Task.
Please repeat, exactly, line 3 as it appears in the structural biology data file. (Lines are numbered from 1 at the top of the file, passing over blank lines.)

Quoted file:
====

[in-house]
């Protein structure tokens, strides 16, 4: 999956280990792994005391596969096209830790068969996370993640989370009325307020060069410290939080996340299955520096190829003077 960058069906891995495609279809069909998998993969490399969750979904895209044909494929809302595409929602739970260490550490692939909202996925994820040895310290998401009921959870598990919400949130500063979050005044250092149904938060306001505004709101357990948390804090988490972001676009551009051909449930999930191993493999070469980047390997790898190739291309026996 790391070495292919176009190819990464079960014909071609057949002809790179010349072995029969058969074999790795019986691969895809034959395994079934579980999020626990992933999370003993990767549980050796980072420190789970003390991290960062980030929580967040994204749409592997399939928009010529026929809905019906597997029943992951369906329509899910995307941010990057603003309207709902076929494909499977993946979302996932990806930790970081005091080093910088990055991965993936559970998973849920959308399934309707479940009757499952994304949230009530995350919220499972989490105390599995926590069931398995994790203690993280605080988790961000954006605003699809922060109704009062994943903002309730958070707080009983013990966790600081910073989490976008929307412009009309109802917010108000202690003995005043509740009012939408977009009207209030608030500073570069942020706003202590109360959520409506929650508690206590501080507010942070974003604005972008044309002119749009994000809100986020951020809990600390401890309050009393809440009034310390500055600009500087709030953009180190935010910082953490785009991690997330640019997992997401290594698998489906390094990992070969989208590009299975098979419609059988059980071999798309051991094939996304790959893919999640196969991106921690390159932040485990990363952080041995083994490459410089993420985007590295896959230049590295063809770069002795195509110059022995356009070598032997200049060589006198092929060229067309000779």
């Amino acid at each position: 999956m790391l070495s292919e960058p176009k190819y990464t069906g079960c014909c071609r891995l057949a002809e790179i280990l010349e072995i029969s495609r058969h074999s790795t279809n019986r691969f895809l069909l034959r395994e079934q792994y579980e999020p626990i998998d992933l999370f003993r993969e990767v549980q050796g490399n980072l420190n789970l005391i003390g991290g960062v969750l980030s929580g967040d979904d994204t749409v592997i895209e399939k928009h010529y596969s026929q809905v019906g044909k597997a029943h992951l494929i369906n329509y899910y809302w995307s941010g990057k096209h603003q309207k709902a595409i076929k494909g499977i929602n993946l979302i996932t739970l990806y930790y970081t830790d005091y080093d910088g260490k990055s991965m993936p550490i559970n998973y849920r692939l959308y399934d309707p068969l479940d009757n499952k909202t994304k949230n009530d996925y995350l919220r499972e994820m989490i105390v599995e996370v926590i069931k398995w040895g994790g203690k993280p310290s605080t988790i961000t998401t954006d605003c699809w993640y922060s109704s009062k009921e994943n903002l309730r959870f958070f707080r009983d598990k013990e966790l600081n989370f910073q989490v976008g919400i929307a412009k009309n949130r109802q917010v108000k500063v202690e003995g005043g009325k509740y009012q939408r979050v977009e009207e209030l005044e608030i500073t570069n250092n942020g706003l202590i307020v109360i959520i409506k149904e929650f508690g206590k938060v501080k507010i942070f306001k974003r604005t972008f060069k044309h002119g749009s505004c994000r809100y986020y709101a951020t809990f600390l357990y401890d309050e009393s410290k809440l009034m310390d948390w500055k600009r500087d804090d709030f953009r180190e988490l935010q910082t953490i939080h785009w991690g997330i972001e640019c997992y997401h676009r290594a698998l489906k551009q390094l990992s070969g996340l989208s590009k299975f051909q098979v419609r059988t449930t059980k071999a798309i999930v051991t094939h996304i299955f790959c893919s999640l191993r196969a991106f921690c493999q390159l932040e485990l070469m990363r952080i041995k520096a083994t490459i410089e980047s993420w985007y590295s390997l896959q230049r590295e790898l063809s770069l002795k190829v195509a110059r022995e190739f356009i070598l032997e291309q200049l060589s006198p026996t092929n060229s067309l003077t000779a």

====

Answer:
């Amino acid at each position: 999956m790391l070495s292919e960058p176009k190819y990464t069906g079960c014909c071609r891995l057949a002809e790179i280990l010349e072995i029969s495609r058969h074999s790795t279809n019986r691969f895809l069909l034959r395994e079934q792994y579980e999020p626990i998998d992933l999370f003993r993969e990767v549980q050796g490399n980072l420190n789970l005391i003390g991290g960062v969750l980030s929580g967040d979904d994204t749409v592997i895209e399939k928009h010529y596969s026929q809905v019906g044909k597997a029943h992951l494929i369906n329509y899910y809302w995307s941010g990057k096209h603003q309207k709902a595409i076929k494909g499977i929602n993946l979302i996932t739970l990806y930790y970081t830790d005091y080093d910088g260490k990055s991965m993936p550490i559970n998973y849920r692939l959308y399934d309707p068969l479940d009757n499952k909202t994304k949230n009530d996925y995350l919220r499972e994820m989490i105390v599995e996370v926590i069931k398995w040895g994790g203690k993280p310290s605080t988790i961000t998401t954006d605003c699809w993640y922060s109704s009062k009921e994943n903002l309730r959870f958070f707080r009983d598990k013990e966790l600081n989370f910073q989490v976008g919400i929307a412009k009309n949130r109802q917010v108000k500063v202690e003995g005043g009325k509740y009012q939408r979050v977009e009207e209030l005044e608030i500073t570069n250092n942020g706003l202590i307020v109360i959520i409506k149904e929650f508690g206590k938060v501080k507010i942070f306001k974003r604005t972008f060069k044309h002119g749009s505004c994000r809100y986020y709101a951020t809990f600390l357990y401890d309050e009393s410290k809440l009034m310390d948390w500055k600009r500087d804090d709030f953009r180190e988490l935010q910082t953490i939080h785009w991690g997330i972001e640019c997992y997401h676009r290594a698998l489906k551009q390094l990992s070969g996340l989208s590009k299975f051909q098979v419609r059988t449930t059980k071999a798309i999930v051991t094939h996304i299955f790959c893919s999640l191993r196969a991106f921690c493999q390159l932040e485990l070469m990363r952080i041995k520096a083994t490459i410089e980047s993420w985007y590295s390997l896959q230049r590295e790898l063809s770069l002795k190829v195509a110059r022995e190739f356009i070598l032997e291309q200049l060589s006198p026996t092929n060229s067309l003077t000779a």